The Federal Environment Minister recently approved several mining and mining related projects that involve dredging and general industrial development on the Great Barrier Reef (GBR) Coast.
This has rightly upset many environmental groups given the significance of the reef as an iconic and globally recognised environmental asset. One interesting premise on which the decision was made is that the conditions of the approved environmental licences entail offsetting the deterioration of water quality in the reef from these new projects by reducing water pollution attributable to agriculture. Agriculture has been long known to contribute to the water pollution problems in the reef.
While some have cautioned that such offsetting of the effects from mining and mining related projects by reducing pollution from agriculture may be flawed, in principle offsetting could make good sense if there are big differences in marginal ‘benefits’ from pollution between mining and farming.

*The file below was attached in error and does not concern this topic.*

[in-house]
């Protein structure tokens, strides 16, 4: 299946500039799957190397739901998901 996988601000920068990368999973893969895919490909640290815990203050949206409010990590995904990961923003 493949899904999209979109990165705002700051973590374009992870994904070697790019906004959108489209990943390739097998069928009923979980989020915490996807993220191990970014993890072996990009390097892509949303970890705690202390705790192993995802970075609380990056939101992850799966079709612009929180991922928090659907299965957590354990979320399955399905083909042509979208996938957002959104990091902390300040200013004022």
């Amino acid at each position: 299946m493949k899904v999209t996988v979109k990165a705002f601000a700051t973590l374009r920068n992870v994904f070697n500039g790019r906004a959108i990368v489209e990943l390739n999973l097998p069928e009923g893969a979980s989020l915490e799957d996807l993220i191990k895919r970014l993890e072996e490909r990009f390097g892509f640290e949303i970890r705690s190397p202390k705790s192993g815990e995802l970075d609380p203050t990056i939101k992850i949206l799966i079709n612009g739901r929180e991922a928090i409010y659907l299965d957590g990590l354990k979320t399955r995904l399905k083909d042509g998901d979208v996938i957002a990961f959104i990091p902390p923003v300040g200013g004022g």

One could imagine mining operators paying farmers to undertake measures on their farms that will minimise nutrient runoff (e.g. eliminating fertiliser application, putting in large buffer strips, etc.) if the cost of this type of ‘abatement’ is comparably low in relation to the benefits derived from mining operations. Reducing nutrient and sediment runoff is likely to improve water quality in the reef, and perhaps to offset the deterioration caused by new mining activities.
While this can be appealing to both farmers and miners, society needs to ensure that comparisons are being made on like terms. Offsetting might help with reduction of nutrient concentration in the reef, which is beneficial, but dredging and other mining development might create other water quality problems (e.g. heavy metals) that will not be offset, and will cause a long term contamination that is very difficult to rectify.
Offsets are all well and good, but due diligence is called upon, especially when it comes to a place like the GBR.